In which I grapple with my Inner Imposter

I’ve been thinking a lot about Imposter Syndrome this past week. It’s no surprise why: several funded positions have come up in the department recently, and the process of applying for science-related personal funding always brings out the worst feelings of inadequacy in me. All I have to do is read the ideal candidate description, with its lists of essential and desirable qualities, and the uncertainties surge up inside.

No matter how well qualified I am, I tend to feel as if the words must be aimed at someone else – someone better. In my mind’s eye, that someone is usually a brash thirty-something with a male face (even though I know from my colleagues that youth and a Y chromosome are no immunization against Imposter Syndrome). Worse, I feel a deep sense of uneasiness as I go about the process of spelling out exactly how and why my skills and experiences precisely fit the bill. It is, in fact, about the only writing task that drives this prolific writer to avoidance tactics like getting up to make a cup of tea. Penning a scientific manuscript, a ten-page research proposal – even a novel – is a doddle in comparison.

How very un-American of me, you might be thinking. And it’s probably true that I’ve been in Britain for so long that I’ve lost the ability to feel comfortable when unabashedly blowing my own horn, even under circumstances where it is definitely warranted. But there is something deeper afoot, I suspect. Some well-buried wiring in my brain – perhaps linked to an evolutionary caution against standing out, against sticking one’s head above the underbrush (only to get spotted and summarily munched by a passing tiger).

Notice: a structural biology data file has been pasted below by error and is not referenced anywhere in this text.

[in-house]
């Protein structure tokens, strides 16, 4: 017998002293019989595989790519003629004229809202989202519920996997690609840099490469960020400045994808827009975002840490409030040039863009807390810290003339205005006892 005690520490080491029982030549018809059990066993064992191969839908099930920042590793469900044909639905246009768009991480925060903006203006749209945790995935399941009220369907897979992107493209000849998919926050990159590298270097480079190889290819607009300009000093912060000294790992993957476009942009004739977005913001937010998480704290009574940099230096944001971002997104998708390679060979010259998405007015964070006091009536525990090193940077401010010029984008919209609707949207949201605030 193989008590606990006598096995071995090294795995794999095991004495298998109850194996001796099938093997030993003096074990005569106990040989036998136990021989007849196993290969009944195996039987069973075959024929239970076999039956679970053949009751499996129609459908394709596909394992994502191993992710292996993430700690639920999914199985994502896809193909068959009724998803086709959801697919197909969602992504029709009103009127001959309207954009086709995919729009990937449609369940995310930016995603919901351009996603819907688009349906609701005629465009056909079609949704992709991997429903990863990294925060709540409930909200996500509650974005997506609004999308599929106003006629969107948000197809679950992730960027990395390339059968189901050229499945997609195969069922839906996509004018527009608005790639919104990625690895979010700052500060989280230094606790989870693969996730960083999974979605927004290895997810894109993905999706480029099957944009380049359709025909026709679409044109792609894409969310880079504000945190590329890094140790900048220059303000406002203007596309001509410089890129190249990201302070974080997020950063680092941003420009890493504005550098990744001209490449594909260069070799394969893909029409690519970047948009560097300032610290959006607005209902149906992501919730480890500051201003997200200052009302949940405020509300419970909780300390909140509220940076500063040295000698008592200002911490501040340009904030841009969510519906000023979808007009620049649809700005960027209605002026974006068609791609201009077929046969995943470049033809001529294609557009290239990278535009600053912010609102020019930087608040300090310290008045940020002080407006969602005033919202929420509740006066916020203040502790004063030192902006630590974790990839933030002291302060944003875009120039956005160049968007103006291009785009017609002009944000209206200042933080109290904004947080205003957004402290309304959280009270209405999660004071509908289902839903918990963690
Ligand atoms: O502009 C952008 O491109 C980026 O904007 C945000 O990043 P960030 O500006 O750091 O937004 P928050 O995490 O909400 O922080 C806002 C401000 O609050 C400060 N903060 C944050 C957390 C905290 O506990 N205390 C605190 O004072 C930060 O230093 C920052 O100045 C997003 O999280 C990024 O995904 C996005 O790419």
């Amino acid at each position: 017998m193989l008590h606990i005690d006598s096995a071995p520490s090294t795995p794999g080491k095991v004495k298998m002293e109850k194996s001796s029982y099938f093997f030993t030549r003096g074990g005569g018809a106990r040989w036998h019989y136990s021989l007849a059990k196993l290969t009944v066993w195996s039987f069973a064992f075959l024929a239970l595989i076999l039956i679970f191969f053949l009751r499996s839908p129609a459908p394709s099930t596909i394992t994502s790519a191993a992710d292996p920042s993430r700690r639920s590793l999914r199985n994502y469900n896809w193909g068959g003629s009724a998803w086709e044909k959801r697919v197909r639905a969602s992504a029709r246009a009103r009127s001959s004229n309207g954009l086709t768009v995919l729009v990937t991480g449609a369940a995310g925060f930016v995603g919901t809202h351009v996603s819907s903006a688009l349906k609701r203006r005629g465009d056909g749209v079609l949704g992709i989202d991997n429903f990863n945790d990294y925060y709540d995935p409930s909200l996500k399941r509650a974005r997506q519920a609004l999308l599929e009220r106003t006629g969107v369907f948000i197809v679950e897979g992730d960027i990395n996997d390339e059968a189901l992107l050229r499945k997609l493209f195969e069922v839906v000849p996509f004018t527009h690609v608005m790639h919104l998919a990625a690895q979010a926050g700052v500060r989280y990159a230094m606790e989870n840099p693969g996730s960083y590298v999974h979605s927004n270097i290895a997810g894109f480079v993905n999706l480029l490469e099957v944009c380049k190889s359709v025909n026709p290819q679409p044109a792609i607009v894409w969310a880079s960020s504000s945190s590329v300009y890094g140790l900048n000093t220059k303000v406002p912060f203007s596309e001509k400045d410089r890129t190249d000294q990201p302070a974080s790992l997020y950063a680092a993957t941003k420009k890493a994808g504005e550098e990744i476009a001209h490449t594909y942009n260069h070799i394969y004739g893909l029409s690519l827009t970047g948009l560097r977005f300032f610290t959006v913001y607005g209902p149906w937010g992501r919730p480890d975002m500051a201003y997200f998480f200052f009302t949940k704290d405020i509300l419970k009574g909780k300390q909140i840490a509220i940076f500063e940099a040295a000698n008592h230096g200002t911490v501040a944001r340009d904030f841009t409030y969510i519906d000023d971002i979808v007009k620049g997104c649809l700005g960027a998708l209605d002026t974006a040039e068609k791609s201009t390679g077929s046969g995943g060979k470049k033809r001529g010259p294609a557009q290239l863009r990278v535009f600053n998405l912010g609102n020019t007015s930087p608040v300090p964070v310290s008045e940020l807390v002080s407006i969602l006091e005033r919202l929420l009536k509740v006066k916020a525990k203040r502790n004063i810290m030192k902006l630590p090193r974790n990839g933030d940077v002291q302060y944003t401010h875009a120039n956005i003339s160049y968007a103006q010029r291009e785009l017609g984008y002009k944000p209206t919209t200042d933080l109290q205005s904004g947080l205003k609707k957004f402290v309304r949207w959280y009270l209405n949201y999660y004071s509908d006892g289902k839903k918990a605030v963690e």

My friend, a prominent mid-career male scientist in academia, recently shared his top tip for overcoming Imposter Syndrome. He had read a few studies, like the one here, reporting that a confident posture can boost self-confidence. A bit worried about how nervous he tended to be under harsh scrutiny, and always a keen experimentalist, he decided to give the method a go during acute circumstances: an interview for a highly prestigious lectureship. Just before reporting for the interview at the relevant university, he went to a nearby loo, locked himself in a stall and tried out what looked to be the most evidence-based successful posture: standing boldly with feet wide, shoulders flung back, head high and hands on hips. After holding the pose for about five minutes and glaring defiantly at the door, he reported for the interview.